Plea to log army stress in medical records to help PTSD
The Ministry of Defence should ensure veterans' service histories are logged in their medical records, claims an all-party report.
The assembly' health committee said it would mean the quick diagnosis of ex-services personnel with post-traumatic stress disorder (PTSD).
Chair Jonathan Morgan said those needing help were falling through the gaps in current services.
The MoD said it is exploring improving the transfer of information to GPs.
Figures show that in Wales 15-25 men and women leave the police and armed forces suffering from PTSD each year.
The AMs' review follows an investigation into the services available to former soldiers suffering from PTSD - psychological response to an event of an intensely traumatic nature which can take many years to surface.
It concludes there are gaps in medical notes because the MoD does not disclose "crucial" information about combat.
It suggests that even though defence organisations consider operational details to be confidential, their release could significantly speed up diagnosis of PTSD.
Mr Morgan said he wants the assembly government to work with the MoD to ensure that this information is transferred, with an opt-out system available.
"I believe very strongly that we have a moral duty to do all we can to make things a bit easier for veterans when they re-enter civilian life than they are now," he said.
"Otherwise we will end up with higher numbers of veterans who are homeless, suffering with mental and physical ill health whose families, as a consequence, also suffer.
"The British Medical Association told the committee that if the MoD had provided the information of injuries, treatments, backgrounds and experiences, it would help GPs to give a more accurate diagnosis more quickly."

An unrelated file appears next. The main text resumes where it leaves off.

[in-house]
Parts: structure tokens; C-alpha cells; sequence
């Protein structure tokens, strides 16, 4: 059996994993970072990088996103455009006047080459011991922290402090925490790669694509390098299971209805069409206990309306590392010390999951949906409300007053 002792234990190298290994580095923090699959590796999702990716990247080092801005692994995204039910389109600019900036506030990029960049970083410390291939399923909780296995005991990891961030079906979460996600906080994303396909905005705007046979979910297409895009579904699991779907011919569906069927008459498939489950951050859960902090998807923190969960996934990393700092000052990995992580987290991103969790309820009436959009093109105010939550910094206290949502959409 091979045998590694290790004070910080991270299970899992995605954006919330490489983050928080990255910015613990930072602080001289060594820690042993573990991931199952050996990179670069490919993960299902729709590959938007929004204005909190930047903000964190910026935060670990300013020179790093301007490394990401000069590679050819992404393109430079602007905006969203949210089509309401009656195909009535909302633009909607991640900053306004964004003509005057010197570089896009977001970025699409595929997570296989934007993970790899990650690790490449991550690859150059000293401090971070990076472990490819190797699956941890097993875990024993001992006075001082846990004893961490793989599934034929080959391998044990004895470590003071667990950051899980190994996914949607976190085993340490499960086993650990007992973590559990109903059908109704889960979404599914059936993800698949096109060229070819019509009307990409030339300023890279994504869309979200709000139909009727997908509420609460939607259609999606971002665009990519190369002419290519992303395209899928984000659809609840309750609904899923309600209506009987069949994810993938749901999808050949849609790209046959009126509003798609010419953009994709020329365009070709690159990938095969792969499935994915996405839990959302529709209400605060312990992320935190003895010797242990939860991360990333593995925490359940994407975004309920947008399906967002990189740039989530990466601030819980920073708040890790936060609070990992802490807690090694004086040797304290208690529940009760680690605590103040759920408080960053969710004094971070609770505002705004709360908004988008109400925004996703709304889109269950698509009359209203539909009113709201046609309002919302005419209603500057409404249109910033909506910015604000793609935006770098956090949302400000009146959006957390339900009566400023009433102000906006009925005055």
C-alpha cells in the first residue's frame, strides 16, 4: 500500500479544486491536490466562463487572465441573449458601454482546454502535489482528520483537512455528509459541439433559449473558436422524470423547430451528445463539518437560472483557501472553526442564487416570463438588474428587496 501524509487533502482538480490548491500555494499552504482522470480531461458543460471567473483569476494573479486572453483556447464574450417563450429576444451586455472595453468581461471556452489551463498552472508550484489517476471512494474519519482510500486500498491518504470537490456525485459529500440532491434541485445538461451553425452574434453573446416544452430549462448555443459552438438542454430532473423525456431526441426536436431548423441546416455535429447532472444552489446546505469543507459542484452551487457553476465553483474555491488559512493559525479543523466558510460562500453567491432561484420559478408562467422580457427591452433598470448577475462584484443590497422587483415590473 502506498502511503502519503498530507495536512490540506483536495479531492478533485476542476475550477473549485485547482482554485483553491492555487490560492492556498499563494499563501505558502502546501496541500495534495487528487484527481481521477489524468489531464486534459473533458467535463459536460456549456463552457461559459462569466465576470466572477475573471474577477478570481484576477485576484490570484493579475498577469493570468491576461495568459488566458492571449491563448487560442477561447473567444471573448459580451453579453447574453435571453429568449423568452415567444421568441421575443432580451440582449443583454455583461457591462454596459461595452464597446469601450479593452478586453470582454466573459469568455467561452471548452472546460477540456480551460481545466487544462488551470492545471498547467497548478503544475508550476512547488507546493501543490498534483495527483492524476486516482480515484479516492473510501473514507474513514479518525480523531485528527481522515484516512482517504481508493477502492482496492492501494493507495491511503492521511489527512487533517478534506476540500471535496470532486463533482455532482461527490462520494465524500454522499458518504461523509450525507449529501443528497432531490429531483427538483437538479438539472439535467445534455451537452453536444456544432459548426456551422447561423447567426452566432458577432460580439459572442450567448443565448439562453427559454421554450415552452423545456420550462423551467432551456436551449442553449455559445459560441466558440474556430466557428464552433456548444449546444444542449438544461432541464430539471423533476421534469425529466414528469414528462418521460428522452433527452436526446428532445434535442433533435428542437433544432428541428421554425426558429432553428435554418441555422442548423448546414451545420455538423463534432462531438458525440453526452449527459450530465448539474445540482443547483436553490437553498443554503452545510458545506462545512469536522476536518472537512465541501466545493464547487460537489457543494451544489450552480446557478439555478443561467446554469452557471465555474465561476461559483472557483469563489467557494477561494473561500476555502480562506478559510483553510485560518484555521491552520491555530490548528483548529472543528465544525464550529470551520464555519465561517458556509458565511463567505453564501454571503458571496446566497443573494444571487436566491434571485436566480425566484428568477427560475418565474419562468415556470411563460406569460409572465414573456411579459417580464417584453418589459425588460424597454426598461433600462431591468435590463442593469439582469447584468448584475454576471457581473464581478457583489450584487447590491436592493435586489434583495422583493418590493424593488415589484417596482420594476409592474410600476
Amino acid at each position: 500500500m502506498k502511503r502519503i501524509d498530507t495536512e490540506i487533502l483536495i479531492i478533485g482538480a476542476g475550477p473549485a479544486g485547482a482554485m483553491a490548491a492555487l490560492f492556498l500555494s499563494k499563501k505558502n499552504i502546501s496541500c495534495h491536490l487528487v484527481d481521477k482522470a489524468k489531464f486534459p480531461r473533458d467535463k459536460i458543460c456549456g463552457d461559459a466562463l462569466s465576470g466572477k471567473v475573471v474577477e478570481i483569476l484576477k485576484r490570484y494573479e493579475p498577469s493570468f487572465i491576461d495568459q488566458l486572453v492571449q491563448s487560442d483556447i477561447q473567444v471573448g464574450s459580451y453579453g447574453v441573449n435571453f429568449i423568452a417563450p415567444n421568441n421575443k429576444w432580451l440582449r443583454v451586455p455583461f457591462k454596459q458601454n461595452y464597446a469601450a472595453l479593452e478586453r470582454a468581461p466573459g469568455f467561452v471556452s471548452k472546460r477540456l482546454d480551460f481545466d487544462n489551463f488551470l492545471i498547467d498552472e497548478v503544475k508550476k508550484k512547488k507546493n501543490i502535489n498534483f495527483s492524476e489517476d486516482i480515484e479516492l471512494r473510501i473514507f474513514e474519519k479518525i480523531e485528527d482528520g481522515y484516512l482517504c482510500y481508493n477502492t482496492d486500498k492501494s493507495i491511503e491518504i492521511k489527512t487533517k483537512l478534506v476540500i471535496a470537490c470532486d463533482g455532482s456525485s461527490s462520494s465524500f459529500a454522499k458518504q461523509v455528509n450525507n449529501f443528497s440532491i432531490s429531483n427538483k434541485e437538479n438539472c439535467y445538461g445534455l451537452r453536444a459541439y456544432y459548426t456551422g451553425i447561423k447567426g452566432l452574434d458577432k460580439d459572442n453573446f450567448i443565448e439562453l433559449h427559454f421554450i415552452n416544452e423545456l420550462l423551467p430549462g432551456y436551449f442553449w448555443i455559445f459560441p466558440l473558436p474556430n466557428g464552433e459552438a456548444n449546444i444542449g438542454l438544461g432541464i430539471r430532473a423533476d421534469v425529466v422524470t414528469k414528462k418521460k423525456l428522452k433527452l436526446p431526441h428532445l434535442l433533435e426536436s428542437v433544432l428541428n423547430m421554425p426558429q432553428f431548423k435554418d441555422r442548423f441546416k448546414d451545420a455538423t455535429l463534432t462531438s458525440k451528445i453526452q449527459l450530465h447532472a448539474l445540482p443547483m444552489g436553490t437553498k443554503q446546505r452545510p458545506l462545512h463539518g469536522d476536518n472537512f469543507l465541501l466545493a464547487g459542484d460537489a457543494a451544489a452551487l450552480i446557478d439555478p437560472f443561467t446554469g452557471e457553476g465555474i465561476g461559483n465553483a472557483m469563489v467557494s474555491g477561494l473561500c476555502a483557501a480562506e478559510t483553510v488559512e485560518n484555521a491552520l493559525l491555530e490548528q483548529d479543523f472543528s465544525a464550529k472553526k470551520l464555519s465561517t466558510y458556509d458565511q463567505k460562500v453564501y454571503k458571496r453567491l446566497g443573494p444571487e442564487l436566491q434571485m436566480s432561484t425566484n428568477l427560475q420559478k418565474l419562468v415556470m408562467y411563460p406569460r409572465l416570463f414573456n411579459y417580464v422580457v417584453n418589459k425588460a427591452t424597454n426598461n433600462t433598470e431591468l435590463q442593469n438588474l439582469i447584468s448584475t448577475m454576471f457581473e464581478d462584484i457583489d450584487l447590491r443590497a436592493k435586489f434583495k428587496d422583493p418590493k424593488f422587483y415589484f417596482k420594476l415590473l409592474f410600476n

The committee was also surprised to find a "lack of connection" between the people who are supposed to be delivering services to veterans.
The report also highlights how many veterans turn to substance misuse, and how addiction and depression is also often a problem.
Chris O'Neill, a former Royal Military Policeman now runs a charity Forces for Good, based in north Wales, to help veterans rejoin civilian life.
He told BBC Wales: "Nobody goes into the doctors and says they have PTSD but meanwhile lots of these veterans are being lost to the community because of drug or alcohol addiction or because they enter the criminal justice system.
"I think it is vital the MoD make these records available."
Falklands War veteran Simon Weston said: "The numbers of growing of ex-services personnel in prison so that tells you that there must be a problem.
"There's a growing problem that people have just been misdiagnosing - it's been depression, it's been this, it's been that, it's been the other - and people have been medicating people but they haven't actually been treating the problem."
He said GPs should be able to access military medical records to know how best to treat ex-services personnel.
An MOD spokesperson said the UK government is committed to improving the mental health of its serving personnel and veterans and will be implementing some changes in 2011.
"We are already looking at ways to improve the transfer of medical information to GPs and are running a pilot programme with some medical centres in England.
"We are planning to consult with NHS Wales and incorporate them into this process," the spokesperson said.
Prime Minister David Cameron asked Dr Andrew Murrison MP to undertake an independent study into the health of serving and ex-service personnel and the MoD said it was working in line with his recommendations.
The assembly government said it had received the committee's report and would consider its findings before responding.